The planet in question is WASP-32b, a “hot Jupiter” exoplanet (via NASA) 910 light years from Earth. Webb’s observations go beyond simply having unprecedentedly clear pictures of an alien world. As the Planck Institute notes, the scientific instrument suite aboard the JWST has recorded data that break down the exact chemical makeup of the world’s skies, along with the physical processes that created them.

NASA has a complete breakdown of Webb’s discoveries about WASP-32b. The short version is that Webb was able to detect sulfur dioxide and abundant water vapor in the planet’s atmosphere, byproducts of the impact of starlight from the WASP-32 system’s large and energetic yellow sun. WASP-32b itself is about as massive as Saturn but orbits the star closer than Mercury, making direct exposure to starlight one of the most important engines of its physical and chemical processes. Webb was even able to detect that the world has a ring of sulfur dioxide not unlike Earth’s ozone layer, actively interacting with high-energy photons from the WASP-32 star.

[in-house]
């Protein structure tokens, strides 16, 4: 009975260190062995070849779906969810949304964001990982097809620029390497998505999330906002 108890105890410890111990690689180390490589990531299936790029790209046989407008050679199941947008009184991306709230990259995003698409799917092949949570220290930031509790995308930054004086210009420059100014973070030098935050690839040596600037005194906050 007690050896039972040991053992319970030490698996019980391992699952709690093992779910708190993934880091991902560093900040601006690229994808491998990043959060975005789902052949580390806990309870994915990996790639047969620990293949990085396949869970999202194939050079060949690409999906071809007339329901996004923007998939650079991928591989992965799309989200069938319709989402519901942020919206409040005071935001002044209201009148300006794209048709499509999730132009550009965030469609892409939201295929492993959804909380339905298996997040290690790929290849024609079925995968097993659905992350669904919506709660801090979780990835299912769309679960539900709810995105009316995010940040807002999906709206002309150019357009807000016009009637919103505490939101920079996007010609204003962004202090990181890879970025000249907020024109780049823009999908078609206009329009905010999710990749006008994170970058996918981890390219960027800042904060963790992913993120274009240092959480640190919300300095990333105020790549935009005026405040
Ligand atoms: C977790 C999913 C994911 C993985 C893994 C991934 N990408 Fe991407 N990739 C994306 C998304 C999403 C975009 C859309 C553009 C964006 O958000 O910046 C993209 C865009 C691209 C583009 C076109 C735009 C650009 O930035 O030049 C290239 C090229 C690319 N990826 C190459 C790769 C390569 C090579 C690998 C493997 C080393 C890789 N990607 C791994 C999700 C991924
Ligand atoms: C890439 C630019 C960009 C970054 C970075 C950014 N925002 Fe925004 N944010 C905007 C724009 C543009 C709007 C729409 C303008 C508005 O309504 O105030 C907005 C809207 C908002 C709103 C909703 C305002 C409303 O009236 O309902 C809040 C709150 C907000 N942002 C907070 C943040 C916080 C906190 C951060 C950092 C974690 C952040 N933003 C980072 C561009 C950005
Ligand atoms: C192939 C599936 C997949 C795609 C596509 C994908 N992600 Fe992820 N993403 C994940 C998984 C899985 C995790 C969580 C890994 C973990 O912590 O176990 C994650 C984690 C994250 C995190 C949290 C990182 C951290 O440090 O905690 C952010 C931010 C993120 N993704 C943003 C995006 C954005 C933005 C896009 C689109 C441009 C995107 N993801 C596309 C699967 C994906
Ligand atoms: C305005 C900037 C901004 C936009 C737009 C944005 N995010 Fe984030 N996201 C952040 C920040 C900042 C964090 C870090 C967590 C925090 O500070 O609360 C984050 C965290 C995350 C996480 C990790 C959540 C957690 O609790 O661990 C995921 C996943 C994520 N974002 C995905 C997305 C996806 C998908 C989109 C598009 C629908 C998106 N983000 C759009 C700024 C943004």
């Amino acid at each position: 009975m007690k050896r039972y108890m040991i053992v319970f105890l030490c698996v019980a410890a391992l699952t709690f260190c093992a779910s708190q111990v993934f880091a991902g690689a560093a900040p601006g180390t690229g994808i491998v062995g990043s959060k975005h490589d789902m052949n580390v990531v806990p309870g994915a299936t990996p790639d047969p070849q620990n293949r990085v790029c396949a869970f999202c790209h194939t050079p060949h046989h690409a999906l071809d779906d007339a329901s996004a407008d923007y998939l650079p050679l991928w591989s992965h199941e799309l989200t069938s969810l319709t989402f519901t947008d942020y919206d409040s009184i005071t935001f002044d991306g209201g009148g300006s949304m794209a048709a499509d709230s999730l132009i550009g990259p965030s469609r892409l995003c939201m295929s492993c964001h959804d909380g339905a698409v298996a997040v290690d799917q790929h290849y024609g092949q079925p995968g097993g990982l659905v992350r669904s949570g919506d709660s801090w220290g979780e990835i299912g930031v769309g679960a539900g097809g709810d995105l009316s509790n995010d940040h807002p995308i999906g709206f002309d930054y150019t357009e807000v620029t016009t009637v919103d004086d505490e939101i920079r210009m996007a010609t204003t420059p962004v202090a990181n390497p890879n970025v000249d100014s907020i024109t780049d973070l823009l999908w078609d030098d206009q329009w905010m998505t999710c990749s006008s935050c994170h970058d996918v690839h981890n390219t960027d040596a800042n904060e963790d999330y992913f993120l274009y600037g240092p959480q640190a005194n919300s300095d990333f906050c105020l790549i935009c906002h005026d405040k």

In 2020 WASP-32b was given the name “Viculus,” while the WASP-32 star was christened “Parumleo.” Both names were brainchildren of a student in Singapore taking part in the NameExoWorlds II Project (via Straits Times). For a long time that’s all the WASP-32 system was – two names in the dark. Now, Webb has shone a vivid light on the previously poorly understood star and its planet, with future discoveries sure to follow.

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